I find that this allegation against Bronson is not related to the charge to which LoCurto pled guilty, and did not impact Bronson's ability to provide a conflict-free defense for LoCurto. While the allegations involve the same crime family, the accusations are otherwise totally unrelated. The purported conversation did not mention LoCurto, did not imply that Bronson had any information to share regarding LoCurto, did not articulate an interest divergent to LoCurto's, and did not suggest that Bronson had any particular bias against LoCurto. These allegations do not raise the suggestions that Bronson had any material knowledge regarding the charges to which LoCurto pled guilty, or that a spirited defense of LoCurto in a trial would have in any way implicated Bronson. There is also no basis to conclude from these allegations that Bronson had any interest that deviated from LoCurto's benefit in advising LoCurto to obtain a plea agreement.

Moreover, to the extent that Bronson's representation of Coppa as a cooperator might have created an actual conflict in his representation of LoCurto, the substance of Bronson's indictment supports the conclusion that Bronson did not participate in Coppa's cooperation agreement with the government. This alleged conversation took place six months after his representation of both LoCurto and Coppa came to an end. There is no indication from the recorded conversation that Bronson knew of Coppa's cooperation as a result of his representation of Coppa after his arrest. If it were true that Bronson represented Coppa in negotiating a cooperation agreement with the government and that he informed organized crime members regarding potential informants, it would be fair to infer that Bronson would have disclosed Coppa's cooperation far earlier. Furthermore, assuming for the purposes of this petition that the government's allegations are true, Coppa was justified in withholding from Bronson his intention to become a cooperating witness. In conclusion, as the evidence strongly suggests that Coppa excluded Bronson from his communications with the government, I find that Petitioner has failed to show that Bronson had an actual conflict in his representation of Coppa and LoCurto.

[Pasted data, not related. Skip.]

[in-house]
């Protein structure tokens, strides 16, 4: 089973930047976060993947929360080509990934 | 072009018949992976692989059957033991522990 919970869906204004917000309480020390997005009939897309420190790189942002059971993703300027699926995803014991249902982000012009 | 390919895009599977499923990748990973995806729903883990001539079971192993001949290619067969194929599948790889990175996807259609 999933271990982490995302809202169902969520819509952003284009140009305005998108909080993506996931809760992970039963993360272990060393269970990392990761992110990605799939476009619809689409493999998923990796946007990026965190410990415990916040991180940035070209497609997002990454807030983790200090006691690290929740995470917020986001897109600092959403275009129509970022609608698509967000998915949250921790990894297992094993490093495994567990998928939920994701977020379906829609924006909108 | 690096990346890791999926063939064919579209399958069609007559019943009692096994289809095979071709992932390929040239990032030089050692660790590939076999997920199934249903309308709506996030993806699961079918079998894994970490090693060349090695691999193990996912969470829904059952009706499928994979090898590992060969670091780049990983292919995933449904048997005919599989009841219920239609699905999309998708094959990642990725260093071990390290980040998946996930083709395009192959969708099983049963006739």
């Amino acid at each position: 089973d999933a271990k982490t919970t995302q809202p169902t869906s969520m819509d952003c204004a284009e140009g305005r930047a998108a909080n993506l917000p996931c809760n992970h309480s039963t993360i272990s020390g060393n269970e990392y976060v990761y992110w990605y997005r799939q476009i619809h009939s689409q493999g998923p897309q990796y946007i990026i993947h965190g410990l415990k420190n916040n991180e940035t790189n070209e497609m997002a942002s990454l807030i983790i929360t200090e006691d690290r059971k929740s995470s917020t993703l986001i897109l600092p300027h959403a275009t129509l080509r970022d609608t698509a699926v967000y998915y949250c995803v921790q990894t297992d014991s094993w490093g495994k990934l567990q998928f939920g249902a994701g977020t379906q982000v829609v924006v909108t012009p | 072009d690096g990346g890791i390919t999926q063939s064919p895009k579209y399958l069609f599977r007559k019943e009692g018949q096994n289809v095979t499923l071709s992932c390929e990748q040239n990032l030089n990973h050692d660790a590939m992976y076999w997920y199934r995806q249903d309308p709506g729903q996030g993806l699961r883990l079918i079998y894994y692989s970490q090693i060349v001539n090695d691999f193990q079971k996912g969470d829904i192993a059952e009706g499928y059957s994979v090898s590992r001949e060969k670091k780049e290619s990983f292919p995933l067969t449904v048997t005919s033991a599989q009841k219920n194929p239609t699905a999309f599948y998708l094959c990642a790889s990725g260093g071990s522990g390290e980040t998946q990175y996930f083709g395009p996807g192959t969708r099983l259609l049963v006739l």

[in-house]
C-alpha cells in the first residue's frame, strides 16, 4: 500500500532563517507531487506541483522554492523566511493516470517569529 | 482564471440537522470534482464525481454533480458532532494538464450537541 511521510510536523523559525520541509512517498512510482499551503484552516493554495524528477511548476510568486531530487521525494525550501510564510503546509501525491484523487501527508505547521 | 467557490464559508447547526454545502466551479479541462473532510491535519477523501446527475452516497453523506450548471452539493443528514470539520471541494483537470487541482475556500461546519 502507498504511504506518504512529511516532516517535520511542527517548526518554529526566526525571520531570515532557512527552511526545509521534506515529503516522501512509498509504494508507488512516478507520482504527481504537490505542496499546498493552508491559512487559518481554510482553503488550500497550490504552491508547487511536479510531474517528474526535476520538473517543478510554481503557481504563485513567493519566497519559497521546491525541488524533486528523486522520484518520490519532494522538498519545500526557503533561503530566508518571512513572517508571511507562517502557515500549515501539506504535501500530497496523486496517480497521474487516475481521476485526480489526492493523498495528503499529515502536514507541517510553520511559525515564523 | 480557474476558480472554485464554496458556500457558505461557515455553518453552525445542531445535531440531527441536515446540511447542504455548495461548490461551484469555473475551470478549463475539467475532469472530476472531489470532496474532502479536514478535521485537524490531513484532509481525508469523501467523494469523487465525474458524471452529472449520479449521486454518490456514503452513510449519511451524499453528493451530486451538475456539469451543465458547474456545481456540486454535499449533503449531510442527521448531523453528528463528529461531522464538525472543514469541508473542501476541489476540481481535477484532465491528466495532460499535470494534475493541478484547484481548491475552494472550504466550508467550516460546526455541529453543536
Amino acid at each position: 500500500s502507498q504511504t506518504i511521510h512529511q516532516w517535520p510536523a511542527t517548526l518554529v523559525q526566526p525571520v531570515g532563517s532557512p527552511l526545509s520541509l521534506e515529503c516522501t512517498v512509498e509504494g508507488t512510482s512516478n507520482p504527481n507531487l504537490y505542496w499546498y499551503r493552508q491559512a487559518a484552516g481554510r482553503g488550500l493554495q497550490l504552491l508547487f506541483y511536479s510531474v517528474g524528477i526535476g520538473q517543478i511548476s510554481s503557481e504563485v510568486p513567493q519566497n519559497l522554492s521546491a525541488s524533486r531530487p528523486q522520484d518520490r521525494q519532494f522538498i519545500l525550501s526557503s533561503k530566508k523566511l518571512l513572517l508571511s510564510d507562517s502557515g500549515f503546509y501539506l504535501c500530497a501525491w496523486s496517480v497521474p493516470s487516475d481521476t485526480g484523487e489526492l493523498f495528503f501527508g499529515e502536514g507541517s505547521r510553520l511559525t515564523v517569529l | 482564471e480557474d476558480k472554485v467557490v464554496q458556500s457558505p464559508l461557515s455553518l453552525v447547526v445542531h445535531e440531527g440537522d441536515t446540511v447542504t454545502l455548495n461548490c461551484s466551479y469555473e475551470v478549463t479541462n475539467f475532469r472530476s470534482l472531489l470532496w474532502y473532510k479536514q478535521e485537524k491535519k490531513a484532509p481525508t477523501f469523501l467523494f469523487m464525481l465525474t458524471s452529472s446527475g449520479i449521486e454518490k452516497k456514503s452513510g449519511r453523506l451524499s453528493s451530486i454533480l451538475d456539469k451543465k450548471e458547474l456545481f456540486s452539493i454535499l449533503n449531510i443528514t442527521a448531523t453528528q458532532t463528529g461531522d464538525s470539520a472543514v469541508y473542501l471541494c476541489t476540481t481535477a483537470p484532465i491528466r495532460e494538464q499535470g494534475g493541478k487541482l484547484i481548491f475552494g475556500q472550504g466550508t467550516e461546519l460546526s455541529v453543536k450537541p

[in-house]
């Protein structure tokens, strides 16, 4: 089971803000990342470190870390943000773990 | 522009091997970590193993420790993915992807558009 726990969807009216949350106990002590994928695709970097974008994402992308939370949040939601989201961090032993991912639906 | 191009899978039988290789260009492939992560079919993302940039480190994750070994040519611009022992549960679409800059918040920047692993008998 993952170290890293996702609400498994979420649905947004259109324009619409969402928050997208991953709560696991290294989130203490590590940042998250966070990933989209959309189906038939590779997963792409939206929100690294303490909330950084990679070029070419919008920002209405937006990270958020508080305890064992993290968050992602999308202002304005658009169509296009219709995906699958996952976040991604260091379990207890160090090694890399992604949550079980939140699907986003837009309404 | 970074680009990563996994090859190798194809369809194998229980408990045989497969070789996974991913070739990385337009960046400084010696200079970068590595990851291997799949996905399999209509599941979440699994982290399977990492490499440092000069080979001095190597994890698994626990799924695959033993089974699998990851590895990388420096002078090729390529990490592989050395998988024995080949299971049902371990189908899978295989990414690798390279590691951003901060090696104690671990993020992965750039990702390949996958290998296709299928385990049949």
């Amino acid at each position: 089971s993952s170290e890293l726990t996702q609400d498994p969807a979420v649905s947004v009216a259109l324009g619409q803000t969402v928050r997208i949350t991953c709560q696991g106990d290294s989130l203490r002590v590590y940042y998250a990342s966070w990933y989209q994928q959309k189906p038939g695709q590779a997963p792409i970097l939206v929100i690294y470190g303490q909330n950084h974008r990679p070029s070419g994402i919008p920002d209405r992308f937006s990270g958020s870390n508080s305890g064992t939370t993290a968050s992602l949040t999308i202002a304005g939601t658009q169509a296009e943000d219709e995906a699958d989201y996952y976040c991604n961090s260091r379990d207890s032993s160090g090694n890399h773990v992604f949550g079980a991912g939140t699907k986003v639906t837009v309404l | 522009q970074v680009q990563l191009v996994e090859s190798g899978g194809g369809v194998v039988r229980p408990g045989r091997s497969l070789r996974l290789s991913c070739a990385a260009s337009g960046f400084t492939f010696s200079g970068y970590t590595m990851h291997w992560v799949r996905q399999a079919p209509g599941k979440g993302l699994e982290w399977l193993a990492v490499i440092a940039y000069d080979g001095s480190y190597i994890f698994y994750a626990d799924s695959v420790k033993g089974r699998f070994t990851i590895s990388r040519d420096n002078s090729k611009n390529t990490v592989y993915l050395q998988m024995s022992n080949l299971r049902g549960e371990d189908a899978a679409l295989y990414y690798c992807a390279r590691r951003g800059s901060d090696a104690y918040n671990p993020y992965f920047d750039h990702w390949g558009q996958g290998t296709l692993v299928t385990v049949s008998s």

Furthermore, I reject as unfounded Petitioner's contention that Bronson's dual representation caused a "lapse of representation" in that Bronson advised LoCurto that his plea agreement would provide him with "coverage" for the Platia homicide. (Oppenheim Ltr., dated July 20, 2005, at 1 n.1.) Petitioner offers no evidence in support of the claim that Bronson advised him that he would not be prosecuted for a homicide if he pled guilty to marijuana distribution. In light of the difference in severity between these two offenses, it is not plausible that such an offer would exist. Furthermore, the plea agreement and the relevant portion of the plea hearing in which LoCurto stated his understanding of the plea agreement makes no mention of the Platia homicide. The agreement states that "[n]o promises, agreements, or conditions have been entered into by the parties other than those set forth in this agreement and none will be entered into unless memorialized in writing and signed by all parties. This agreement supersedes all prior promises, agreements or conditions between the parties." (Plea Agreement ¶ 7.) In taking LoCurto's plea, I asked if there was "any other agreement that has been made to get you to plea guilty that's not contained in that plea agreement," and LoCurto answered "No, sir." (LoCurto Plea Hearing, at 15.) Accordingly, I reject Petitioner's contention that Bronson erroneously informed him that he would not be prosecuted for the Platia homicide.